Try as woke culture may, there are some facts that can’t be toppled by the feelings of the easily offended. That is why, like the fools of Shakespearean plays, genuine comedians have stood firm against the inanity of the self-important and declared “you should be allowed to make jokes about absolutely anything.”
Having spent more than four decades honing his craft, 67-year-old veteran comedian Rowan Atkinson refuses to be shackled by the restraints of cancel culture. While promoting his new Netflix series “Man vs Bee” which premieres on June 24, he sat down with The Irish Times where he expanded on his views.
“It does seem to me that the job of comedy is to offend,” Atkinson explained, “or have the potential to offend, and it cannot be drained of that potential.”
“Every joke has a victim,” he stated plainly. “That’s the definition of a joke. Someone or something or an idea is made to look ridiculous.”
The Times highlighted Atkinson’s activism against cancel culture noting his campaign for changes to the UK’s Religious Hatred Bill of 2006 to protect a comedians ability to mock religion and his position against the UK’s Public Order Bill “to have the notion of ‘insult’ removed.”
“I think you’ve got to be very, very careful about saying what you’re allowed to make jokes about,” the actor stated before challenging the notion that jokes could only be made at the expense of those superior to you in some manner.
“You’ve always got to kick up? Really? What if there’s someone extremely smug, arrogant, aggressive, self-satisfied, who happens to be below in society?” he asked of the idea. “They’re not all in houses of parliament or in monarchies. There are lots of extremely smug and self-satisfied people in what would be deemed lower down in society, who also deserve to be pulled up. In a proper free society, you should be allowed to make jokes about absolutely anything.”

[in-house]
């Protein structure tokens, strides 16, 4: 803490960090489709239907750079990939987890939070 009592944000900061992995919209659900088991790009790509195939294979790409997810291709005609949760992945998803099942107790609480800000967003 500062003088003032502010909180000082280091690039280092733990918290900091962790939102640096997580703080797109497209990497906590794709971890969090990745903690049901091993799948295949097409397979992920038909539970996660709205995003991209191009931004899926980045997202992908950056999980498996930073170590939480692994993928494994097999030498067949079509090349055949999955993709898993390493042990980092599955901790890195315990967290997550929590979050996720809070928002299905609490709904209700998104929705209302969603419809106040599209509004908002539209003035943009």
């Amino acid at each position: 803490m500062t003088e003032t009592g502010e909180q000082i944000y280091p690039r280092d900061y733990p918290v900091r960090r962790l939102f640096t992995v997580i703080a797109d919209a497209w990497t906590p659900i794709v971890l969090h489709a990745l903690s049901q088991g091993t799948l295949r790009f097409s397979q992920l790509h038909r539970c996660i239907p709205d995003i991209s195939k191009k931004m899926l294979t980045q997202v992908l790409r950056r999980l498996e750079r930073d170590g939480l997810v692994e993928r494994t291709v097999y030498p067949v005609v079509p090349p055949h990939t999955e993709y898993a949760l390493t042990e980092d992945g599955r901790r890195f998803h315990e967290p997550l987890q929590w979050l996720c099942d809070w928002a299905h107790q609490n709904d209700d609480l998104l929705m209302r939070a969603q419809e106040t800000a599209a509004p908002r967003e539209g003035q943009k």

Atkinson’s position on free speech in comedy is shared by his fellow Netflix entertainers Dave Chappelle and Ricky Gervais who have both been campaigned against for their jokes. Like Atkinson, the comedians are equal opportunity offenders and to those with senses of humor, they have been lauded for favorably reviewed work.
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Much of the problem, as Atkinson sees it, comes from the manner in which people behave on social media. In January 2021, he spoke with the Radio Times and described the culture online as a “binary view of society” because of algorithms and he criticized the notion of either being for against any position.
“It’s important that we’re exposed to a wide spectrum of opinion, but what we have now is the digital equivalent of the medieval mob roaming the streets looking for someone to burn,” he said.
Atkinson added to that idea, telling the Times, “we’re still adjusting. Here, in this country, we’ve got something called an Online Safety Bill, which is only possibly coming into the House of Parliament soon. And you think ‘Isn’t that sort of 20 years late?’. But you’ve got to live with something for quite a long time to find out how you’re going to live with it.”
In a separate interview with GQ, the comedian hinted at a breakdown of culture if free speech wasn’t protected. He explained, “Tragedy and comedy are extremely close bedfellows and you can’t really have one without the other.” He reiterated his point that “every joke has a victim” and expanded on it saying, “whether fictional or non-fictional or notional, ideological or human and therefore, there’s always someone suffering if there’s a joke. I suppose you have to accept that’s the way it is.”
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